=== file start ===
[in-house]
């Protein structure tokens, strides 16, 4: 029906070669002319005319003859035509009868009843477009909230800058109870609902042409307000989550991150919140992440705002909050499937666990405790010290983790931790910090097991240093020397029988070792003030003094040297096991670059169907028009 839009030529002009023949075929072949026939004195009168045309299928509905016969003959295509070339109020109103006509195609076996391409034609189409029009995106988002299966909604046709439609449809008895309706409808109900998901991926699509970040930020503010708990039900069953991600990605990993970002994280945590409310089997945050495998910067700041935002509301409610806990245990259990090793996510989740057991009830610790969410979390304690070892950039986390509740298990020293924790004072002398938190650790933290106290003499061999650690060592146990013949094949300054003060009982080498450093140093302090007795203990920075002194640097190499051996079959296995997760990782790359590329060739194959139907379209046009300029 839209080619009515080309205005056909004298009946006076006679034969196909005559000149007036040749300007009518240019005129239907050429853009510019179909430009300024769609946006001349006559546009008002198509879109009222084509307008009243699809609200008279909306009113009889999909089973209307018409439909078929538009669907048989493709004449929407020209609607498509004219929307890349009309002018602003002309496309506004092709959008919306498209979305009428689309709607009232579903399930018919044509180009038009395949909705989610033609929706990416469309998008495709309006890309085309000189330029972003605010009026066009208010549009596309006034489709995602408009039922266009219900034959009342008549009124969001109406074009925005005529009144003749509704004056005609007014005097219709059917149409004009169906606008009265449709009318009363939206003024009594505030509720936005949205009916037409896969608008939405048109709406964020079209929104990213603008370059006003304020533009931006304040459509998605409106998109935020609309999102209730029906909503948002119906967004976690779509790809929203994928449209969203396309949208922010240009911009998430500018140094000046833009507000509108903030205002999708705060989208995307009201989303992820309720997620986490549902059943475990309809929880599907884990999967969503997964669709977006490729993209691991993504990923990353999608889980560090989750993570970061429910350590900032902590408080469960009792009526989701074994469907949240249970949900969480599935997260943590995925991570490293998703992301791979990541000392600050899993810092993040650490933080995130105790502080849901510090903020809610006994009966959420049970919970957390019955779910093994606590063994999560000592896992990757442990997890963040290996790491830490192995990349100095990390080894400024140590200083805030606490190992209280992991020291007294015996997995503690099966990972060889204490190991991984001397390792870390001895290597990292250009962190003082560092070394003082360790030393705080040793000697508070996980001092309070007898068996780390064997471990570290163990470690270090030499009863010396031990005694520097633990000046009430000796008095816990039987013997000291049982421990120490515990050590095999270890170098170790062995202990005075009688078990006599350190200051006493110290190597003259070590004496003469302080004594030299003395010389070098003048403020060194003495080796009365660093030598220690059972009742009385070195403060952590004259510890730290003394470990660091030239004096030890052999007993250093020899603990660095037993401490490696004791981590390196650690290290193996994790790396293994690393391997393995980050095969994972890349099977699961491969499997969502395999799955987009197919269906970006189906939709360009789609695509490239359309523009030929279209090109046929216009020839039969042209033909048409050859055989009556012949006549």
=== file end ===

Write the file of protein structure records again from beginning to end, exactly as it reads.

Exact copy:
[in-house]
């Protein structure tokens, strides 16, 4: 029906070669002319005319003859035509009868009843477009909230800058109870609902042409307000989550991150919140992440705002909050499937666990405790010290983790931790910090097991240093020397029988070792003030003094040297096991670059169907028009 839009030529002009023949075929072949026939004195009168045309299928509905016969003959295509070339109020109103006509195609076996391409034609189409029009995106988002299966909604046709439609449809008895309706409808109900998901991926699509970040930020503010708990039900069953991600990605990993970002994280945590409310089997945050495998910067700041935002509301409610806990245990259990090793996510989740057991009830610790969410979390304690070892950039986390509740298990020293924790004072002398938190650790933290106290003499061999650690060592146990013949094949300054003060009982080498450093140093302090007795203990920075002194640097190499051996079959296995997760990782790359590329060739194959139907379209046009300029 839209080619009515080309205005056909004298009946006076006679034969196909005559000149007036040749300007009518240019005129239907050429853009510019179909430009300024769609946006001349006559546009008002198509879109009222084509307008009243699809609200008279909306009113009889999909089973209307018409439909078929538009669907048989493709004449929407020209609607498509004219929307890349009309002018602003002309496309506004092709959008919306498209979305009428689309709607009232579903399930018919044509180009038009395949909705989610033609929706990416469309998008495709309006890309085309000189330029972003605010009026066009208010549009596309006034489709995602408009039922266009219900034959009342008549009124969001109406074009925005005529009144003749509704004056005609007014005097219709059917149409004009169906606008009265449709009318009363939206003024009594505030509720936005949205009916037409896969608008939405048109709406964020079209929104990213603008370059006003304020533009931006304040459509998605409106998109935020609309999102209730029906909503948002119906967004976690779509790809929203994928449209969203396309949208922010240009911009998430500018140094000046833009507000509108903030205002999708705060989208995307009201989303992820309720997620986490549902059943475990309809929880599907884990999967969503997964669709977006490729993209691991993504990923990353999608889980560090989750993570970061429910350590900032902590408080469960009792009526989701074994469907949240249970949900969480599935997260943590995925991570490293998703992301791979990541000392600050899993810092993040650490933080995130105790502080849901510090903020809610006994009966959420049970919970957390019955779910093994606590063994999560000592896992990757442990997890963040290996790491830490192995990349100095990390080894400024140590200083805030606490190992209280992991020291007294015996997995503690099966990972060889204490190991991984001397390792870390001895290597990292250009962190003082560092070394003082360790030393705080040793000697508070996980001092309070007898068996780390064997471990570290163990470690270090030499009863010396031990005694520097633990000046009430000796008095816990039987013997000291049982421990120490515990050590095999270890170098170790062995202990005075009688078990006599350190200051006493110290190597003259070590004496003469302080004594030299003395010389070098003048403020060194003495080796009365660093030598220690059972009742009385070195403060952590004259510890730290003394470990660091030239004096030890052999007993250093020899603990660095037993401490490696004791981590390196650690290290193996994790790396293994690393391997393995980050095969994972890349099977699961491969499997969502395999799955987009197919269906970006189906939709360009789609695509490239359309523009030929279209090109046929216009020839039969042209033909048409050859055989009556012949006549």